by Stephen Brown, with an essay by Richard R. Brettell
In many of Edouard Vuillard's (1868-1940) most famous paintings, figures are nestled in intimate settings among bold patterns and colors. At a young age, Vuillard was one of a group of avant-garde painters in Paris who favored rich palettes and dreamlike imagery. He was also a member of the literary and theatrical circles that included writers like Marcel Proust and Stéphane Mallarmé. As his career progressed into the new century, he entered the rarefied society of upper-class French families—many of them Jewish—who collected the new art, published the new poetry and wrote the new criticism.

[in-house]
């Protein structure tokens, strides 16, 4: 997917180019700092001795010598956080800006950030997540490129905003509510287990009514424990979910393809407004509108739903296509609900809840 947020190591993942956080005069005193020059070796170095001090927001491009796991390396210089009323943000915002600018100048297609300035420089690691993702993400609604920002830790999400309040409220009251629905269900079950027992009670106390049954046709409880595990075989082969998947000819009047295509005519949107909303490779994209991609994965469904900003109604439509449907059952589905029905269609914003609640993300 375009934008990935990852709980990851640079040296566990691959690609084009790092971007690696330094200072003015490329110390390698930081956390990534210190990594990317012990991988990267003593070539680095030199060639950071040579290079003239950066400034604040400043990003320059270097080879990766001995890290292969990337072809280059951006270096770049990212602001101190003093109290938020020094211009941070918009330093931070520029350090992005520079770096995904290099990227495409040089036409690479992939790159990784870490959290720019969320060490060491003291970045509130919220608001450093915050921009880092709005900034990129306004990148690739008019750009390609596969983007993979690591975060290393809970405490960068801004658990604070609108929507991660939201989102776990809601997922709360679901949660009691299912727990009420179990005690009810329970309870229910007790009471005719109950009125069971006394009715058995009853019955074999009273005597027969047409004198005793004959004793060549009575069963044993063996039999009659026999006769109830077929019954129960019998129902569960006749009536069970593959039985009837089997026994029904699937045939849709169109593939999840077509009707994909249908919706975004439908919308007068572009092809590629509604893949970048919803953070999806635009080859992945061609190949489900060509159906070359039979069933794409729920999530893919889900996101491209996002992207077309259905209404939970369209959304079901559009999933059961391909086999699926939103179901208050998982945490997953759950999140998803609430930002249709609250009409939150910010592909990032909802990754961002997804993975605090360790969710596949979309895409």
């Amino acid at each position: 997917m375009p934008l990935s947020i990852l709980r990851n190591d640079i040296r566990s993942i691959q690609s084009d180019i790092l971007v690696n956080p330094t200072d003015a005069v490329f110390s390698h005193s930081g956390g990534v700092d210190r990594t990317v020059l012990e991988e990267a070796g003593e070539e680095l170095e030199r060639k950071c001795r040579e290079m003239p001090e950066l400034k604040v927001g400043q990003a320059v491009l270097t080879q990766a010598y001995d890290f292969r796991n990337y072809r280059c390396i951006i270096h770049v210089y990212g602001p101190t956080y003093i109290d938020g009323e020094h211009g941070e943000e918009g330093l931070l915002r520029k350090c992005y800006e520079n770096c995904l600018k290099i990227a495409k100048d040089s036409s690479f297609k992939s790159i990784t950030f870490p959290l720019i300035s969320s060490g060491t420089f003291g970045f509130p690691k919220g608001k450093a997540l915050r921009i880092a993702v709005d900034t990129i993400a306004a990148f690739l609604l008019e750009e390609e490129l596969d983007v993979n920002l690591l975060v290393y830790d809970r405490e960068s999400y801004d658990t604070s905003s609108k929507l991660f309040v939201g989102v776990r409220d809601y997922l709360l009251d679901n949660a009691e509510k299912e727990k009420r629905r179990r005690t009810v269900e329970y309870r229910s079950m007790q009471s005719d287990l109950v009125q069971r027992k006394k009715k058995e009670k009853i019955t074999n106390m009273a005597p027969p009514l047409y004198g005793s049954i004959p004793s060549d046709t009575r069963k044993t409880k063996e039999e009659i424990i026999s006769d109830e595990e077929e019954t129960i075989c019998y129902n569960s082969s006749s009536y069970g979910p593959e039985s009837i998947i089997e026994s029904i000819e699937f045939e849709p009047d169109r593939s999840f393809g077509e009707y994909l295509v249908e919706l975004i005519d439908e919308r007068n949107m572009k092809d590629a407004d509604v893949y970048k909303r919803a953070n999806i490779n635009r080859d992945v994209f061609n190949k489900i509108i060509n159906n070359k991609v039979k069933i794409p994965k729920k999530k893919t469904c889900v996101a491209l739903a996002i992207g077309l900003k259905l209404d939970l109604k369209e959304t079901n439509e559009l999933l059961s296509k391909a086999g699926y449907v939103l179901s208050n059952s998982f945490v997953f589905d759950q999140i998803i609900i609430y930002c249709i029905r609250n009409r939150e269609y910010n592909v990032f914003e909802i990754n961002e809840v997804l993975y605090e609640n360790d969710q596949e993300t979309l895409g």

This beautifully illustrated book examines the master artist's work in the context of a unique circle of friends and patrons between the turn of the 20th century and World War II. Essays by leading scholars explore the artist's relationship with key members of this glamorous social circle, as well as the connections between Vuillard and Proust, two of the world's great observers of a world now lost.
A fascinating exploration of artistic culture in Paris before the war, this book firmly establishes Edouard Vuillard as one of the masters of the modern portrait.